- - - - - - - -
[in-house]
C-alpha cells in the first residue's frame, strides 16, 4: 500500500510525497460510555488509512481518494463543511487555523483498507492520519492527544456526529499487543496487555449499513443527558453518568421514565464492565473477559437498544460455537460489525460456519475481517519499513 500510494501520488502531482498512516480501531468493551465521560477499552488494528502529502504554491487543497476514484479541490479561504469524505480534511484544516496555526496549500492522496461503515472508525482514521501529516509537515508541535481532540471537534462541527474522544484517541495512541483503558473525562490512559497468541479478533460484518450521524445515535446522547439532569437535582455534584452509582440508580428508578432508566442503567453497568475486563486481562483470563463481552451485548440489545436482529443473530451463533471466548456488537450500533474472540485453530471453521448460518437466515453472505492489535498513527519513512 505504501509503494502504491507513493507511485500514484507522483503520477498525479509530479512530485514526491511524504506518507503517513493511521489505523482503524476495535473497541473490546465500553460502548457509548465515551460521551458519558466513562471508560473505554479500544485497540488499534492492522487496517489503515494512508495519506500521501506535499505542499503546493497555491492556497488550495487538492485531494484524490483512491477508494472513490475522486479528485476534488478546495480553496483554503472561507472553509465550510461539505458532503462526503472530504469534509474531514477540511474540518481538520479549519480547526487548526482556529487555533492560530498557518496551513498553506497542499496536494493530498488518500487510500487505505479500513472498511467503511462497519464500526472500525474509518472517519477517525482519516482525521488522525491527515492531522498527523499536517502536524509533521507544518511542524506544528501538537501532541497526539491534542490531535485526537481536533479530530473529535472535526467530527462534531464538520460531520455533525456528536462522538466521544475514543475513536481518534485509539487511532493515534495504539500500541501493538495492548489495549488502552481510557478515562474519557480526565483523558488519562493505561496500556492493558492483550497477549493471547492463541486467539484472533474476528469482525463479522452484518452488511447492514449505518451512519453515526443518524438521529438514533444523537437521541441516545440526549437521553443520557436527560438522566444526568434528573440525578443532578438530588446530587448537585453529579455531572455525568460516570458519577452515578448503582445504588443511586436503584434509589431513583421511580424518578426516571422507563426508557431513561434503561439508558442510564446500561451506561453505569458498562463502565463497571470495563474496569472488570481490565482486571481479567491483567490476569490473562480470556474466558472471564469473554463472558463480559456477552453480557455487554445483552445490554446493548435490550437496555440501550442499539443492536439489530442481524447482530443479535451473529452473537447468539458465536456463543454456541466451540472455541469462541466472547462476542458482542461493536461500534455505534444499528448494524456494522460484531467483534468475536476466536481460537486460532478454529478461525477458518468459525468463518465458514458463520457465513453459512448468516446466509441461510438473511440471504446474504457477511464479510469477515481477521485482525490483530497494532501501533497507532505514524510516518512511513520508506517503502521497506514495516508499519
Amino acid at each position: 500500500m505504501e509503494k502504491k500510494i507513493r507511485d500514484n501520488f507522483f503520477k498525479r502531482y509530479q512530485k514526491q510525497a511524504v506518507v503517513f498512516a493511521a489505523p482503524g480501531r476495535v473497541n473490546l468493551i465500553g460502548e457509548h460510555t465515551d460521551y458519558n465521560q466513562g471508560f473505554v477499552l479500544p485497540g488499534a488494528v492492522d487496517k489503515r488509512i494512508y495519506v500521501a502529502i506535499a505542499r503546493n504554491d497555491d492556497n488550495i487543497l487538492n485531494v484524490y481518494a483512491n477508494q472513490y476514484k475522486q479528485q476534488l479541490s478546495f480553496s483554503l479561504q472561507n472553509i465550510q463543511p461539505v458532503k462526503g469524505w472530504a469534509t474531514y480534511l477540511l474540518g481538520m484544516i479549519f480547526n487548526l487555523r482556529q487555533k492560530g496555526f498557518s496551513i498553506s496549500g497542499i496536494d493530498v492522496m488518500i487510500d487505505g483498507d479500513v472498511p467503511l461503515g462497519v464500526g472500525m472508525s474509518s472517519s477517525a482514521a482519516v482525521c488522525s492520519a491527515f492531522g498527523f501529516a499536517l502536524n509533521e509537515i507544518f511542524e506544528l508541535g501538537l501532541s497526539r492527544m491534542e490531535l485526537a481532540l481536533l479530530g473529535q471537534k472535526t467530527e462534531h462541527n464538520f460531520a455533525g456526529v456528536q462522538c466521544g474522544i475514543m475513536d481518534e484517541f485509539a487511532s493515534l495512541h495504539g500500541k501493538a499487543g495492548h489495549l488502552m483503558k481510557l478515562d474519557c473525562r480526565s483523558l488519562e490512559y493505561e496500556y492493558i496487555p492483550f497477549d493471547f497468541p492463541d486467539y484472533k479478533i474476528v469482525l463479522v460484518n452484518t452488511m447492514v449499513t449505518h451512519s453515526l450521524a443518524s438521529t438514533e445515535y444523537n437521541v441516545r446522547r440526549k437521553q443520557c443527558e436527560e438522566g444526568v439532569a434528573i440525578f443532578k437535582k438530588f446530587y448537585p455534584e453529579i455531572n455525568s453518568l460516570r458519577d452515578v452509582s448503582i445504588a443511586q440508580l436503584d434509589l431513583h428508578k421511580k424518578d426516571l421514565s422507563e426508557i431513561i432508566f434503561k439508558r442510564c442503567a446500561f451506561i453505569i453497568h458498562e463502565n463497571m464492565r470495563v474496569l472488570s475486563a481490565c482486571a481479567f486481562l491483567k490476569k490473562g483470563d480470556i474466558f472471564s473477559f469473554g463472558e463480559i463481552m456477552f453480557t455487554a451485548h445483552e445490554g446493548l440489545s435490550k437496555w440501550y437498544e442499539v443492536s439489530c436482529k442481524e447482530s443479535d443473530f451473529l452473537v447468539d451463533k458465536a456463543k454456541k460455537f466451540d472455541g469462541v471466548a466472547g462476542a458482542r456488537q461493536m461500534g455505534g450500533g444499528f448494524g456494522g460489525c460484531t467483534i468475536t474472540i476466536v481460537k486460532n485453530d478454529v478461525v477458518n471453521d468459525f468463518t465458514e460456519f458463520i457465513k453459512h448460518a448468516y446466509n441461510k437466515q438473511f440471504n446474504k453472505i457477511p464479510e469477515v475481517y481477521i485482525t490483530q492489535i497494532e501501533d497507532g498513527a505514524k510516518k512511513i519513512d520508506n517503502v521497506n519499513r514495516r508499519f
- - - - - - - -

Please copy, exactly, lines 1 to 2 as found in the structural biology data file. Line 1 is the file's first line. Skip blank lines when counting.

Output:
[in-house]
C-alpha cells in the first residue's frame, strides 16, 4: 500500500510525497460510555488509512481518494463543511487555523483498507492520519492527544456526529499487543496487555449499513443527558453518568421514565464492565473477559437498544460455537460489525460456519475481517519499513 500510494501520488502531482498512516480501531468493551465521560477499552488494528502529502504554491487543497476514484479541490479561504469524505480534511484544516496555526496549500492522496461503515472508525482514521501529516509537515508541535481532540471537534462541527474522544484517541495512541483503558473525562490512559497468541479478533460484518450521524445515535446522547439532569437535582455534584452509582440508580428508578432508566442503567453497568475486563486481562483470563463481552451485548440489545436482529443473530451463533471466548456488537450500533474472540485453530471453521448460518437466515453472505492489535498513527519513512 505504501509503494502504491507513493507511485500514484507522483503520477498525479509530479512530485514526491511524504506518507503517513493511521489505523482503524476495535473497541473490546465500553460502548457509548465515551460521551458519558466513562471508560473505554479500544485497540488499534492492522487496517489503515494512508495519506500521501506535499505542499503546493497555491492556497488550495487538492485531494484524490483512491477508494472513490475522486479528485476534488478546495480553496483554503472561507472553509465550510461539505458532503462526503472530504469534509474531514477540511474540518481538520479549519480547526487548526482556529487555533492560530498557518496551513498553506497542499496536494493530498488518500487510500487505505479500513472498511467503511462497519464500526472500525474509518472517519477517525482519516482525521488522525491527515492531522498527523499536517502536524509533521507544518511542524506544528501538537501532541497526539491534542490531535485526537481536533479530530473529535472535526467530527462534531464538520460531520455533525456528536462522538466521544475514543475513536481518534485509539487511532493515534495504539500500541501493538495492548489495549488502552481510557478515562474519557480526565483523558488519562493505561496500556492493558492483550497477549493471547492463541486467539484472533474476528469482525463479522452484518452488511447492514449505518451512519453515526443518524438521529438514533444523537437521541441516545440526549437521553443520557436527560438522566444526568434528573440525578443532578438530588446530587448537585453529579455531572455525568460516570458519577452515578448503582445504588443511586436503584434509589431513583421511580424518578426516571422507563426508557431513561434503561439508558442510564446500561451506561453505569458498562463502565463497571470495563474496569472488570481490565482486571481479567491483567490476569490473562480470556474466558472471564469473554463472558463480559456477552453480557455487554445483552445490554446493548435490550437496555440501550442499539443492536439489530442481524447482530443479535451473529452473537447468539458465536456463543454456541466451540472455541469462541466472547462476542458482542461493536461500534455505534444499528448494524456494522460484531467483534468475536476466536481460537486460532478454529478461525477458518468459525468463518465458514458463520457465513453459512448468516446466509441461510438473511440471504446474504457477511464479510469477515481477521485482525490483530497494532501501533497507532505514524510516518512511513520508506517503502521497506514495516508499519